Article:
A special inspector general of police in Maharashtra and 16 handpicked men oversaw Operation X leading to the death by hanging of Pakistani terrorist Ajmal Kasab on Wednesday.
Members of the Bajrang Dal holding posters of Mohammed Kasab, lone surviving gunman of the 2008 Mumbai attacks and Mohammad Afzal Guru, a Jaish-e-Mohammad terrorist convicted of conspiracy in the December 2001 attack on the Indian Parliament, as they shout slogans and celebrate the execution of Pakistan-born Mohammed Kasab in New Delhi on Wednesday. AFP
The process was quietly initiated shortly after President Pranab Mukherjee rejected Kasab's mercy plea on November 5, official sources said.
The chosen team's mission was to hang and bury the 25-year-old Kasab in complete secrecy in Pune's Yerawada Central Jail, where he would be moved from Mumbai.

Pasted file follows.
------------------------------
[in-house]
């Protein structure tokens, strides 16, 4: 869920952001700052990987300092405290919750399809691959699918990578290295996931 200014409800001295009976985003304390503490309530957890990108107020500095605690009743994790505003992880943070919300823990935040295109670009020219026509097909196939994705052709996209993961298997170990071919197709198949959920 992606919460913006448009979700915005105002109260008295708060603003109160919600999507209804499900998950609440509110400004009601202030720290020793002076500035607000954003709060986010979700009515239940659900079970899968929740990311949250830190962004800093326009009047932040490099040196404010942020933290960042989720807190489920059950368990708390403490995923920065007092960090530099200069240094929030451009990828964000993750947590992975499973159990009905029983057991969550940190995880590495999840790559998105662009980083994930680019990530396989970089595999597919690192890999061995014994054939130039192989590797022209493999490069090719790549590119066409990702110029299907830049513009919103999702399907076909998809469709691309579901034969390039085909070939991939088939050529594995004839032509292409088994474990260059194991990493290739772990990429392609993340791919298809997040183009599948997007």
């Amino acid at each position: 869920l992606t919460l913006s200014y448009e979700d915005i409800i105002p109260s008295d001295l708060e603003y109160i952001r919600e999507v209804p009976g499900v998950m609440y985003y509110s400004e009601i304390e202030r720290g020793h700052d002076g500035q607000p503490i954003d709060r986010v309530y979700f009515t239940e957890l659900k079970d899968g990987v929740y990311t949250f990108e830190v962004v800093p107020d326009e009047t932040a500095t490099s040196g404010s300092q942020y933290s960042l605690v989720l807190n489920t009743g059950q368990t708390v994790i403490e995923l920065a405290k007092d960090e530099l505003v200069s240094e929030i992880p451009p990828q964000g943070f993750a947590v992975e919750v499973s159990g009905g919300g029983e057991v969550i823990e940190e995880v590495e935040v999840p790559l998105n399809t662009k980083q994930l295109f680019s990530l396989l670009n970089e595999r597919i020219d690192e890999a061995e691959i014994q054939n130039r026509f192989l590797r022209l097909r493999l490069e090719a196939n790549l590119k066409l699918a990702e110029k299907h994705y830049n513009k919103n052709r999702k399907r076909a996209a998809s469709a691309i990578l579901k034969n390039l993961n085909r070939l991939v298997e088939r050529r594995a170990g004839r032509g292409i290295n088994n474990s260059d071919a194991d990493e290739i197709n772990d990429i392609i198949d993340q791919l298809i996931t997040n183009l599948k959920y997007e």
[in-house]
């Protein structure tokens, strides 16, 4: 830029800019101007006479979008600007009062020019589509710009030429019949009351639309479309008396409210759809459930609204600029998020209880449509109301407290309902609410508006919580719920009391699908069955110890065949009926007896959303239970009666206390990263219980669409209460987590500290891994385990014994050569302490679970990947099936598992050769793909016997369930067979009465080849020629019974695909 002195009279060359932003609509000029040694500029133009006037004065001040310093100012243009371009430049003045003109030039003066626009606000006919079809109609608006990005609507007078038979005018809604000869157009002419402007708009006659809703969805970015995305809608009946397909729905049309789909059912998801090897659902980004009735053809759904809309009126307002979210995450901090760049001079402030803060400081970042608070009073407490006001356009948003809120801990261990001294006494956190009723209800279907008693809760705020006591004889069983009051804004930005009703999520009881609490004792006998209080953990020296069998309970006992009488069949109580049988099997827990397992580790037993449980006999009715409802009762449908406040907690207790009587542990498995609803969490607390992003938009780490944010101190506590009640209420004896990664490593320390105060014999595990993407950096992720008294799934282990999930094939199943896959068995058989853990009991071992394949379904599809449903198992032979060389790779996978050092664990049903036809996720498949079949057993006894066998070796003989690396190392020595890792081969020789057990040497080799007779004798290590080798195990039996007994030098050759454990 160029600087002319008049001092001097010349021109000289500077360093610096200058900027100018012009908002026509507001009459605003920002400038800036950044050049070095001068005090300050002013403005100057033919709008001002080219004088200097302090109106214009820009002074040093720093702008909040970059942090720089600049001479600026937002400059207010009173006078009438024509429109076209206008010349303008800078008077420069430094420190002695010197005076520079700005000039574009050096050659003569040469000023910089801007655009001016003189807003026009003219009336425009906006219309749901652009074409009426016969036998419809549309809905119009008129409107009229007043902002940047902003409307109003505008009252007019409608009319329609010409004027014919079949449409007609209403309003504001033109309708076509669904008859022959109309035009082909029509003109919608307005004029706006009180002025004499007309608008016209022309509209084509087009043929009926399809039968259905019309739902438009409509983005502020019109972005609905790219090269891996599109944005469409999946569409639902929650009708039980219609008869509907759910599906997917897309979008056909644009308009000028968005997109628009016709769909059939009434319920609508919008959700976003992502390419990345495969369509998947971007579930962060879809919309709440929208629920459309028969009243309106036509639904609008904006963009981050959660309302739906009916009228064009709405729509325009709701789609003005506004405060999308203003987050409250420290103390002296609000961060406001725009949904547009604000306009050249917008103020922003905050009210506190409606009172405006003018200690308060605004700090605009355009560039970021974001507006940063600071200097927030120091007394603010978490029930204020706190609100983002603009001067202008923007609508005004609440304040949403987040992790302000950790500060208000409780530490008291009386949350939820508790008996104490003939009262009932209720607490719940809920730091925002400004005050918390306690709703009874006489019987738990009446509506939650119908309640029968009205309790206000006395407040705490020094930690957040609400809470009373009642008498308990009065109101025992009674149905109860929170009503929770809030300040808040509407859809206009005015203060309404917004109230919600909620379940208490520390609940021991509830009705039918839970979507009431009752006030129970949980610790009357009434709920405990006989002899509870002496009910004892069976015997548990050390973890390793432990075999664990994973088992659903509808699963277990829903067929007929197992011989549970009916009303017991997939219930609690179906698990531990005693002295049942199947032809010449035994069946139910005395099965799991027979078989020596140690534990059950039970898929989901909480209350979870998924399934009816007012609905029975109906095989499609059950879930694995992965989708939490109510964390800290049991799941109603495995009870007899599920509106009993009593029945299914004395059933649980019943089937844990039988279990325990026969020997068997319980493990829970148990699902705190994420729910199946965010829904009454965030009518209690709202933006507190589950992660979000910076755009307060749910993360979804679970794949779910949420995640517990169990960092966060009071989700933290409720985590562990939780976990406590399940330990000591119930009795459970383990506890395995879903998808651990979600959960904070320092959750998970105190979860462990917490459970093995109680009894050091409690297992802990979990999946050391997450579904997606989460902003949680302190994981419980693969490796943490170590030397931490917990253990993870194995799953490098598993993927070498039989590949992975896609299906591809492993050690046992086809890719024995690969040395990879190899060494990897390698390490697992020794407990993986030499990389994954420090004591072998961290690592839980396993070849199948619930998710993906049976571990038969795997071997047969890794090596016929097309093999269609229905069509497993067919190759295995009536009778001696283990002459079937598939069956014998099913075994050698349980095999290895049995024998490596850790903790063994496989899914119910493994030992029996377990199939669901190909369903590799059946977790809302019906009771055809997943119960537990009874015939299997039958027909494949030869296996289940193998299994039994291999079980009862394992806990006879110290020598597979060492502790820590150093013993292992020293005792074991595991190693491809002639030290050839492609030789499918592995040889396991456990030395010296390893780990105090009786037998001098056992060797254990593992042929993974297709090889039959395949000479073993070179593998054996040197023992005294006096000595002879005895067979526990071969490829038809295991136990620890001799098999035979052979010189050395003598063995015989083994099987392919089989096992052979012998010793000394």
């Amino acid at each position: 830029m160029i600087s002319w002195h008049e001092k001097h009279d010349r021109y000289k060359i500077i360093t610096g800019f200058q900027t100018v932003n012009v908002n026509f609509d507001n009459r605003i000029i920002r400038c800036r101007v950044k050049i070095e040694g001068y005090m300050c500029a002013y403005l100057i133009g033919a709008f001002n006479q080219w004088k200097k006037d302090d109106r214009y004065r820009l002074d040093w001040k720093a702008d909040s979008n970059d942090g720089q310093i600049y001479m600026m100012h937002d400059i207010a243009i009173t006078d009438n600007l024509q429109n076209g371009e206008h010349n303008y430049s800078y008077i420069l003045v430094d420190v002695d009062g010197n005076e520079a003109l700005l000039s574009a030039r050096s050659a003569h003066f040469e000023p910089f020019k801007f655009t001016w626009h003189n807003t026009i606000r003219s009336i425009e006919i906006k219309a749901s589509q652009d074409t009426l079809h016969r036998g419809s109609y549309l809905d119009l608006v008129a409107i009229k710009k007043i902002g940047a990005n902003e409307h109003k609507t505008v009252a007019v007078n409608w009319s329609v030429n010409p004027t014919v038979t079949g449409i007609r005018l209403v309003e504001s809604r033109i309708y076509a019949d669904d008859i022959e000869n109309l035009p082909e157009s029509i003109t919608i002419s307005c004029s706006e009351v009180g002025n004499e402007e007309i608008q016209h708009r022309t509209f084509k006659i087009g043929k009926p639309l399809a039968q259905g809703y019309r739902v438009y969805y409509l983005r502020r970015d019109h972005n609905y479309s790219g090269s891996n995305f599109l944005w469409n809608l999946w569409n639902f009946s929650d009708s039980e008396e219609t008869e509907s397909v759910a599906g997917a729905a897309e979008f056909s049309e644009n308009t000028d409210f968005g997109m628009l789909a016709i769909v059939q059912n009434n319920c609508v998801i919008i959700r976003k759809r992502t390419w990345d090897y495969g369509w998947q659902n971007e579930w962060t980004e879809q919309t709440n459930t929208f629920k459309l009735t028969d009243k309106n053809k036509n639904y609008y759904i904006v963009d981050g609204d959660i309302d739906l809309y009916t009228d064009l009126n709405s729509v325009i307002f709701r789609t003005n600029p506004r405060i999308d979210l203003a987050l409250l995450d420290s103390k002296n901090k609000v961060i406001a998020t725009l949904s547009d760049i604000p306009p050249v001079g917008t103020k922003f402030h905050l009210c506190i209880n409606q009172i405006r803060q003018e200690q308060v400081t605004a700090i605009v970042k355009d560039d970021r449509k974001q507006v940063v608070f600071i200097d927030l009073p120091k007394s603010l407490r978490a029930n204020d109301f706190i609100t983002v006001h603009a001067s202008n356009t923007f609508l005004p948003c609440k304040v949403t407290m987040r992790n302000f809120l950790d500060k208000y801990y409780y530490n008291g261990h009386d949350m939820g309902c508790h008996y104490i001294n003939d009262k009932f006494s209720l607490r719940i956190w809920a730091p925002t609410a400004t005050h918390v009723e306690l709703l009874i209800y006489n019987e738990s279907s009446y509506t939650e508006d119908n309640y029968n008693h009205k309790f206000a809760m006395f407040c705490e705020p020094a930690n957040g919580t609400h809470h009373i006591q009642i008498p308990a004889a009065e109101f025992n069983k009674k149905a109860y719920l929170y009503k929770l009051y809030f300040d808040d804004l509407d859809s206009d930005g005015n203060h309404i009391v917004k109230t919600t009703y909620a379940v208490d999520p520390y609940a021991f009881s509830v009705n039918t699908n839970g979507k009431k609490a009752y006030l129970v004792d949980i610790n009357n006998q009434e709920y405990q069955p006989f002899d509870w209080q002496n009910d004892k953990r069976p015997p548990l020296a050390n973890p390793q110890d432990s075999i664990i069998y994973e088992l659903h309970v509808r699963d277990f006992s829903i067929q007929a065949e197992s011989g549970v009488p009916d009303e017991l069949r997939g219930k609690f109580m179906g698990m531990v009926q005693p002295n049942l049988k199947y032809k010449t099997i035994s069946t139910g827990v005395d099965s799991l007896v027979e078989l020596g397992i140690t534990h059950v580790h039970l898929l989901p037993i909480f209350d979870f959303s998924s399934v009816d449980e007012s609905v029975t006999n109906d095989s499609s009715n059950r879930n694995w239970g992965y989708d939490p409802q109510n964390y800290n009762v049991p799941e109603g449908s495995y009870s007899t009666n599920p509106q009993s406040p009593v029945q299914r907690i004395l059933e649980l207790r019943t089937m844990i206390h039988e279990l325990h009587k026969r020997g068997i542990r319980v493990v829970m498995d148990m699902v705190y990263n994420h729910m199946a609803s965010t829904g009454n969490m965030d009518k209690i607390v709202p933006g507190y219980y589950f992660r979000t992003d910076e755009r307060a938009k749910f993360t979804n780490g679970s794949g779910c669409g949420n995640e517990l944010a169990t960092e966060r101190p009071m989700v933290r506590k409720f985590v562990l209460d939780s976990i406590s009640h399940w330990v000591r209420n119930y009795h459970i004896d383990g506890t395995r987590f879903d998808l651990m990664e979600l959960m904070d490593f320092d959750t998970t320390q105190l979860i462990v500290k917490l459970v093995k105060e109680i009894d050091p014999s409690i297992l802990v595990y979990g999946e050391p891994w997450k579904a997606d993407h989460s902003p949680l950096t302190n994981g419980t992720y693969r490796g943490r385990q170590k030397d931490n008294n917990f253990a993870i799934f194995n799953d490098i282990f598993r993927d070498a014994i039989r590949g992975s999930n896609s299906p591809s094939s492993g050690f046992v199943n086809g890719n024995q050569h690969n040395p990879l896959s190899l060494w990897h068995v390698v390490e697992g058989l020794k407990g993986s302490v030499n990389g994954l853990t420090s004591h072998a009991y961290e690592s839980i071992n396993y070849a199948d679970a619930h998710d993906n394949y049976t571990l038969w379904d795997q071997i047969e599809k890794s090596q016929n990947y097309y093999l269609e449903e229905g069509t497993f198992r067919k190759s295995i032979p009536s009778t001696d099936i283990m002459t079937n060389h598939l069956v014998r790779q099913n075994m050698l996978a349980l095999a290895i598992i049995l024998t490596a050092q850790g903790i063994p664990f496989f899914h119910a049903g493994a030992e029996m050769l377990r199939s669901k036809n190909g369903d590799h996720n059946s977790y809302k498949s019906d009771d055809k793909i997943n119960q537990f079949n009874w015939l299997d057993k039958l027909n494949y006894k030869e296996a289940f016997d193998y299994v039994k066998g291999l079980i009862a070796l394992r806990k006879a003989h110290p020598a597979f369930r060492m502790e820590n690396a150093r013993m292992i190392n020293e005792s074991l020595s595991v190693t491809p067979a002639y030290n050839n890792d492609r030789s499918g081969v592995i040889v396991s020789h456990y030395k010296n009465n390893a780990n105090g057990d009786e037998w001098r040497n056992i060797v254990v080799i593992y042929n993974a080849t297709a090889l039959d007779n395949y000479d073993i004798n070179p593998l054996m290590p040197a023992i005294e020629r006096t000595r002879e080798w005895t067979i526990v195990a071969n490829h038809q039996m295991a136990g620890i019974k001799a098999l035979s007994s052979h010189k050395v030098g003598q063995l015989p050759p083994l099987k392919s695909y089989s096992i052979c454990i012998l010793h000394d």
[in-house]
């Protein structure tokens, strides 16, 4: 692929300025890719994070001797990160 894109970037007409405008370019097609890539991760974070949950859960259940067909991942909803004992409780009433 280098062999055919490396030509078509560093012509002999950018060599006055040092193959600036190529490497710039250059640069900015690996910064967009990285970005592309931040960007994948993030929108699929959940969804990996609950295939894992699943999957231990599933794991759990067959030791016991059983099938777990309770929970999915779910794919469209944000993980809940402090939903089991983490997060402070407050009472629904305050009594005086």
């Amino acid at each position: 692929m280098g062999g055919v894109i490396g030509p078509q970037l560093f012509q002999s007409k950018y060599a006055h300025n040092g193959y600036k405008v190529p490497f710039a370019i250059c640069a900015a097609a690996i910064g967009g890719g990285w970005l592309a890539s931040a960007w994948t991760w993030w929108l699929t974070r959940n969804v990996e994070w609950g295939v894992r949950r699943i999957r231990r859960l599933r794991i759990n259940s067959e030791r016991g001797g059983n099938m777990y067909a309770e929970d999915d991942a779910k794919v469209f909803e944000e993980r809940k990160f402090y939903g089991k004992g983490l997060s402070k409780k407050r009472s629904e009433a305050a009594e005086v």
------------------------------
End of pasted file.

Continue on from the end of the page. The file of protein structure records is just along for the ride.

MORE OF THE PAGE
Once home minister Sushilkumar Shinde signed the file from the President's office on November 7 and sent it to the Maharashtra government the next day, the police team took charge.
Only a handful knew that Kasab would hang on November 21 morning.
These included Mumbai Police Commissioner Satyapal Singh, earlier the Pune police chief, and Meeran Borwankar, who heads the Yerawada jail, and those at the helm in the state intelligence department and Mumbai CID.
Yerawada is one of the two jails in Maharashtra--the other being Nagpur Central Jail--where hanging facilities are available. Pune's proximity to Mumbai played a role. An expert hangman was summoned.
On November 12, Kasab had been told of his impending hanging by a jail staff in Mumbai. According to chief minister Prithviraj Chavan, Kasab was quietly shifted from Mumbai to Pune on November 19.
He was taken on a special flight late at night to reach Pune early November 19 and whisked off to the Yerawada jail. He requested that his mother be informed, and indicated he had no last wish. He did not want to make a will or any final testament.
As state home minister R.R. Patil put it, after completing all legal niceties, Kasab was executed at 7.30am on Wednesday. Just 15 minutes later, the Operation X chief conveyed to the state home department that the task was "successfully completed".